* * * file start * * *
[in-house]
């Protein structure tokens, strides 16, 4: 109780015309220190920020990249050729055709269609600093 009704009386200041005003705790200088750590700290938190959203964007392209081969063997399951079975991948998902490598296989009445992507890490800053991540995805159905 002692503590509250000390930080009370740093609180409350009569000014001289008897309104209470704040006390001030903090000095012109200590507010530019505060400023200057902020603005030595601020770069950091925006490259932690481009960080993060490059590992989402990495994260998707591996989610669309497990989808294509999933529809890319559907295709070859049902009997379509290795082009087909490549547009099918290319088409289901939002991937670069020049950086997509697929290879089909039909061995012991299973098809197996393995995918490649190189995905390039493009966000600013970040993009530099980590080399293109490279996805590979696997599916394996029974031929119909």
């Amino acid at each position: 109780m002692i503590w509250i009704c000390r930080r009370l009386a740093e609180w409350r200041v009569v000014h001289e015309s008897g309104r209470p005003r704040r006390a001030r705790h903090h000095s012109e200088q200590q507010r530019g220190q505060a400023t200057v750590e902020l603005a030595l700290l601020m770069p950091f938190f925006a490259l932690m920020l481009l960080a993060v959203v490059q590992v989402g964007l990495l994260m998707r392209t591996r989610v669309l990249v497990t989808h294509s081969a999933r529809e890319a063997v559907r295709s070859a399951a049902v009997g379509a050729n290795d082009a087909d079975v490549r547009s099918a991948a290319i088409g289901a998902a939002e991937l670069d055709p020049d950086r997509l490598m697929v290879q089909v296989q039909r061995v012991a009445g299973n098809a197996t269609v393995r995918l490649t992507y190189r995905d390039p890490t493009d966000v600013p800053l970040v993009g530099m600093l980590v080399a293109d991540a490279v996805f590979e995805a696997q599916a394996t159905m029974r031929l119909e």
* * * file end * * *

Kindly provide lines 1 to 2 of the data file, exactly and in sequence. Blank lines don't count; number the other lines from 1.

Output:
[in-house]
């Protein structure tokens, strides 16, 4: 109780015309220190920020990249050729055709269609600093 009704009386200041005003705790200088750590700290938190959203964007392209081969063997399951079975991948998902490598296989009445992507890490800053991540995805159905 002692503590509250000390930080009370740093609180409350009569000014001289008897309104209470704040006390001030903090000095012109200590507010530019505060400023200057902020603005030595601020770069950091925006490259932690481009960080993060490059590992989402990495994260998707591996989610669309497990989808294509999933529809890319559907295709070859049902009997379509290795082009087909490549547009099918290319088409289901939002991937670069020049950086997509697929290879089909039909061995012991299973098809197996393995995918490649190189995905390039493009966000600013970040993009530099980590080399293109490279996805590979696997599916394996029974031929119909």